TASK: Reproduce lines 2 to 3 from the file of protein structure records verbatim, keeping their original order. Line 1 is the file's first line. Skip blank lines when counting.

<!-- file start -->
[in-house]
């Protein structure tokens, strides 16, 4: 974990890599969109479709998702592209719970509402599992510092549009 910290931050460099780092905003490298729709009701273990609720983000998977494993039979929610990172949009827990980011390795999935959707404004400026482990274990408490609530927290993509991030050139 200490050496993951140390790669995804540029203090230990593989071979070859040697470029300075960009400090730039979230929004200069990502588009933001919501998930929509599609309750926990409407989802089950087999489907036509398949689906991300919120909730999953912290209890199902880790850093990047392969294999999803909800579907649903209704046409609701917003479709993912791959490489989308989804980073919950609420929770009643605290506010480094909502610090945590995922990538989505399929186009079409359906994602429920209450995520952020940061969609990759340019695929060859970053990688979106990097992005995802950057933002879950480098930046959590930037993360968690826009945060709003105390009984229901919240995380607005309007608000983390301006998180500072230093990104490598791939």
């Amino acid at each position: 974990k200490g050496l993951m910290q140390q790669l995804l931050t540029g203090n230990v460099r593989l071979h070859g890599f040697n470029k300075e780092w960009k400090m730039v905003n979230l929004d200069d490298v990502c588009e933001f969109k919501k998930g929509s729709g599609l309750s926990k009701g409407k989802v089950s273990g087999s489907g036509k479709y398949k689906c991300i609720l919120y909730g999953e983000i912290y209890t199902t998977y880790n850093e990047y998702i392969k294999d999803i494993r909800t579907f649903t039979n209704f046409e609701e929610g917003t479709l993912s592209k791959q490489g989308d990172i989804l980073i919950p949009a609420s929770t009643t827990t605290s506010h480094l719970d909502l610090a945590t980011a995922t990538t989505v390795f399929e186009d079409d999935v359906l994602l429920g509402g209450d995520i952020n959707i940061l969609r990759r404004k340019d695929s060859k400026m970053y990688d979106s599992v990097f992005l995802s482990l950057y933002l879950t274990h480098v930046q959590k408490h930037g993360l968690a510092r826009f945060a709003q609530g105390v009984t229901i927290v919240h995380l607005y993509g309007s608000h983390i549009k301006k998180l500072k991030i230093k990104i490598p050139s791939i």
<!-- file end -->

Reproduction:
């Protein structure tokens, strides 16, 4: 974990890599969109479709998702592209719970509402599992510092549009 910290931050460099780092905003490298729709009701273990609720983000998977494993039979929610990172949009827990980011390795999935959707404004400026482990274990408490609530927290993509991030050139 200490050496993951140390790669995804540029203090230990593989071979070859040697470029300075960009400090730039979230929004200069990502588009933001919501998930929509599609309750926990409407989802089950087999489907036509398949689906991300919120909730999953912290209890199902880790850093990047392969294999999803909800579907649903209704046409609701917003479709993912791959490489989308989804980073919950609420929770009643605290506010480094909502610090945590995922990538989505399929186009079409359906994602429920209450995520952020940061969609990759340019695929060859970053990688979106990097992005995802950057933002879950480098930046959590930037993360968690826009945060709003105390009984229901919240995380607005309007608000983390301006998180500072230093990104490598791939």
């Amino acid at each position: 974990k200490g050496l993951m910290q140390q790669l995804l931050t540029g203090n230990v460099r593989l071979h070859g890599f040697n470029k300075e780092w960009k400090m730039v905003n979230l929004d200069d490298v990502c588009e933001f969109k919501k998930g929509s729709g599609l309750s926990k009701g409407k989802v089950s273990g087999s489907g036509k479709y398949k689906c991300i609720l919120y909730g999953e983000i912290y209890t199902t998977y880790n850093e990047y998702i392969k294999d999803i494993r909800t579907f649903t039979n209704f046409e609701e929610g917003t479709l993912s592209k791959q490489g989308d990172i989804l980073i919950p949009a609420s929770t009643t827990t605290s506010h480094l719970d909502l610090a945590t980011a995922t990538t989505v390795f399929e186009d079409d999935v359906l994602l429920g509402g209450d995520i952020n959707i940061l969609r990759r404004k340019d695929s060859k400026m970053y990688d979106s599992v990097f992005l995802s482990l950057y933002l879950t274990h480098v930046q959590k408490h930037g993360l968690a510092r826009f945060a709003q609530g105390v009984t229901i927290v919240h995380l607005y993509g309007s608000h983390i549009k301006k998180l500072k991030i230093k990104i490598p050139s791939i």